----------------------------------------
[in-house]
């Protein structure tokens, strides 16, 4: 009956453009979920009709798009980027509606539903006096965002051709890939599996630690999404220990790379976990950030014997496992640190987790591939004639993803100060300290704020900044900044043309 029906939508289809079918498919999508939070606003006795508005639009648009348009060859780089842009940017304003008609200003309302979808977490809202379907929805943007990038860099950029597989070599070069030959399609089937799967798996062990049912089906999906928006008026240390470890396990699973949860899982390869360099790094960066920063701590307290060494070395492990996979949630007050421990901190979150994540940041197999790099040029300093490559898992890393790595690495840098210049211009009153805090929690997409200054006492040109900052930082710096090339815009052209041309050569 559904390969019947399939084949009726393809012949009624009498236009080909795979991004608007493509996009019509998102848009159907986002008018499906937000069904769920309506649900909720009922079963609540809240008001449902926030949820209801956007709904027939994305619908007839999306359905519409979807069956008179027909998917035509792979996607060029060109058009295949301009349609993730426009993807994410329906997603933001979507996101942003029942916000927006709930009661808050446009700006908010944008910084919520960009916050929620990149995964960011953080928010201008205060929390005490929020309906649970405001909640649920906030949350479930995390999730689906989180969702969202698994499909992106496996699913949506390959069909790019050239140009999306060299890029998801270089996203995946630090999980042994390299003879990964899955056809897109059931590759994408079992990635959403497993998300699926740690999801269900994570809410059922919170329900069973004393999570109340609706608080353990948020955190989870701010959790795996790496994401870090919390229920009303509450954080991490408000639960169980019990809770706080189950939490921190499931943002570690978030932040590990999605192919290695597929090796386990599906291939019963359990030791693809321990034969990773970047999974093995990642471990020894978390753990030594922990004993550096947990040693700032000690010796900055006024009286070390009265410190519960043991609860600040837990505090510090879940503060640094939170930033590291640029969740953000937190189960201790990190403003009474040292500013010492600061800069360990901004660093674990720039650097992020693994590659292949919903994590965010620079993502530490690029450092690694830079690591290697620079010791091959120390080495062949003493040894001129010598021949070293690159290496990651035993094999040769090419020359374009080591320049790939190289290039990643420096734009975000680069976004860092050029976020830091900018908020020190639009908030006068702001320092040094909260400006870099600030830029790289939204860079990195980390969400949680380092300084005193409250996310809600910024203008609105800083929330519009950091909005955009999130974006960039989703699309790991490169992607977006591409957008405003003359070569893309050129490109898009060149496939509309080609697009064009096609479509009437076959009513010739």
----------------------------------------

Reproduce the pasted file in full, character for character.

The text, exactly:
[in-house]
């Protein structure tokens, strides 16, 4: 009956453009979920009709798009980027509606539903006096965002051709890939599996630690999404220990790379976990950030014997496992640190987790591939004639993803100060300290704020900044900044043309 029906939508289809079918498919999508939070606003006795508005639009648009348009060859780089842009940017304003008609200003309302979808977490809202379907929805943007990038860099950029597989070599070069030959399609089937799967798996062990049912089906999906928006008026240390470890396990699973949860899982390869360099790094960066920063701590307290060494070395492990996979949630007050421990901190979150994540940041197999790099040029300093490559898992890393790595690495840098210049211009009153805090929690997409200054006492040109900052930082710096090339815009052209041309050569 559904390969019947399939084949009726393809012949009624009498236009080909795979991004608007493509996009019509998102848009159907986002008018499906937000069904769920309506649900909720009922079963609540809240008001449902926030949820209801956007709904027939994305619908007839999306359905519409979807069956008179027909998917035509792979996607060029060109058009295949301009349609993730426009993807994410329906997603933001979507996101942003029942916000927006709930009661808050446009700006908010944008910084919520960009916050929620990149995964960011953080928010201008205060929390005490929020309906649970405001909640649920906030949350479930995390999730689906989180969702969202698994499909992106496996699913949506390959069909790019050239140009999306060299890029998801270089996203995946630090999980042994390299003879990964899955056809897109059931590759994408079992990635959403497993998300699926740690999801269900994570809410059922919170329900069973004393999570109340609706608080353990948020955190989870701010959790795996790496994401870090919390229920009303509450954080991490408000639960169980019990809770706080189950939490921190499931943002570690978030932040590990999605192919290695597929090796386990599906291939019963359990030791693809321990034969990773970047999974093995990642471990020894978390753990030594922990004993550096947990040693700032000690010796900055006024009286070390009265410190519960043991609860600040837990505090510090879940503060640094939170930033590291640029969740953000937190189960201790990190403003009474040292500013010492600061800069360990901004660093674990720039650097992020693994590659292949919903994590965010620079993502530490690029450092690694830079690591290697620079010791091959120390080495062949003493040894001129010598021949070293690159290496990651035993094999040769090419020359374009080591320049790939190289290039990643420096734009975000680069976004860092050029976020830091900018908020020190639009908030006068702001320092040094909260400006870099600030830029790289939204860079990195980390969400949680380092300084005193409250996310809600910024203008609105800083929330519009950091909005955009999130974006960039989703699309790991490169992607977006591409957008405003003359070569893309050129490109898009060149496939509309080609697009064009096609479509009437076959009513010739």